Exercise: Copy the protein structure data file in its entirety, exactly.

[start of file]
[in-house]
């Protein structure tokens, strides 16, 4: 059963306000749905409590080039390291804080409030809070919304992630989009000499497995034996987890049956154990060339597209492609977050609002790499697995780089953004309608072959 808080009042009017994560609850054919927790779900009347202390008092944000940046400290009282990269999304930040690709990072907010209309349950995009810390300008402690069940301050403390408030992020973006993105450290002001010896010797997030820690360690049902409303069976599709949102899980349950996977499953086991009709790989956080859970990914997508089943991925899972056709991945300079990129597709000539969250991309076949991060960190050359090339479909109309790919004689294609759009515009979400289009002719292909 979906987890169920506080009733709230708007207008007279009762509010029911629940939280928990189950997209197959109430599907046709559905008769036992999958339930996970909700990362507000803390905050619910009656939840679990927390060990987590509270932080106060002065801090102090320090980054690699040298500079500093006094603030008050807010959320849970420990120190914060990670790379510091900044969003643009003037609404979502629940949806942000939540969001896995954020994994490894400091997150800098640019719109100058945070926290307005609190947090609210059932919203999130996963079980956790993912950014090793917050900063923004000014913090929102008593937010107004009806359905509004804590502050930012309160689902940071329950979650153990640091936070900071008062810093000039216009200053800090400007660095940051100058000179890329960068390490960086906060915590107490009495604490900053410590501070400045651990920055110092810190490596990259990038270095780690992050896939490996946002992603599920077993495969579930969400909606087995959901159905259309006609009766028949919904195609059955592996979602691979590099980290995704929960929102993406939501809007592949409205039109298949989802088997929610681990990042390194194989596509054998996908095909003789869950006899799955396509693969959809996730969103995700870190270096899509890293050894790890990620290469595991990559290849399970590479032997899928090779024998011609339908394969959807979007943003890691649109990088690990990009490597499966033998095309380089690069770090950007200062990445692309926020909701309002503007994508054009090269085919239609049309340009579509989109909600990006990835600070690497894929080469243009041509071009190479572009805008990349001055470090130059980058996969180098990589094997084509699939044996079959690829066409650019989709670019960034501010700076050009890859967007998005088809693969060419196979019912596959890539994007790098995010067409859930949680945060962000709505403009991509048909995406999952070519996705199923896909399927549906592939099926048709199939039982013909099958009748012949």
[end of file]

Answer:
[in-house]
């Protein structure tokens, strides 16, 4: 059963306000749905409590080039390291804080409030809070919304992630989009000499497995034996987890049956154990060339597209492609977050609002790499697995780089953004309608072959 808080009042009017994560609850054919927790779900009347202390008092944000940046400290009282990269999304930040690709990072907010209309349950995009810390300008402690069940301050403390408030992020973006993105450290002001010896010797997030820690360690049902409303069976599709949102899980349950996977499953086991009709790989956080859970990914997508089943991925899972056709991945300079990129597709000539969250991309076949991060960190050359090339479909109309790919004689294609759009515009979400289009002719292909 979906987890169920506080009733709230708007207008007279009762509010029911629940939280928990189950997209197959109430599907046709559905008769036992999958339930996970909700990362507000803390905050619910009656939840679990927390060990987590509270932080106060002065801090102090320090980054690699040298500079500093006094603030008050807010959320849970420990120190914060990670790379510091900044969003643009003037609404979502629940949806942000939540969001896995954020994994490894400091997150800098640019719109100058945070926290307005609190947090609210059932919203999130996963079980956790993912950014090793917050900063923004000014913090929102008593937010107004009806359905509004804590502050930012309160689902940071329950979650153990640091936070900071008062810093000039216009200053800090400007660095940051100058000179890329960068390490960086906060915590107490009495604490900053410590501070400045651990920055110092810190490596990259990038270095780690992050896939490996946002992603599920077993495969579930969400909606087995959901159905259309006609009766028949919904195609059955592996979602691979590099980290995704929960929102993406939501809007592949409205039109298949989802088997929610681990990042390194194989596509054998996908095909003789869950006899799955396509693969959809996730969103995700870190270096899509890293050894790890990620290469595991990559290849399970590479032997899928090779024998011609339908394969959807979007943003890691649109990088690990990009490597499966033998095309380089690069770090950007200062990445692309926020909701309002503007994508054009090269085919239609049309340009579509989109909600990006990835600070690497894929080469243009041509071009190479572009805008990349001055470090130059980058996969180098990589094997084509699939044996079959690829066409650019989709670019960034501010700076050009890859967007998005088809693969060419196979019912596959890539994007790098995010067409859930949680945060962000709505403009991509048909995406999952070519996705199923896909399927549906592939099926048709199939039982013909099958009748012949």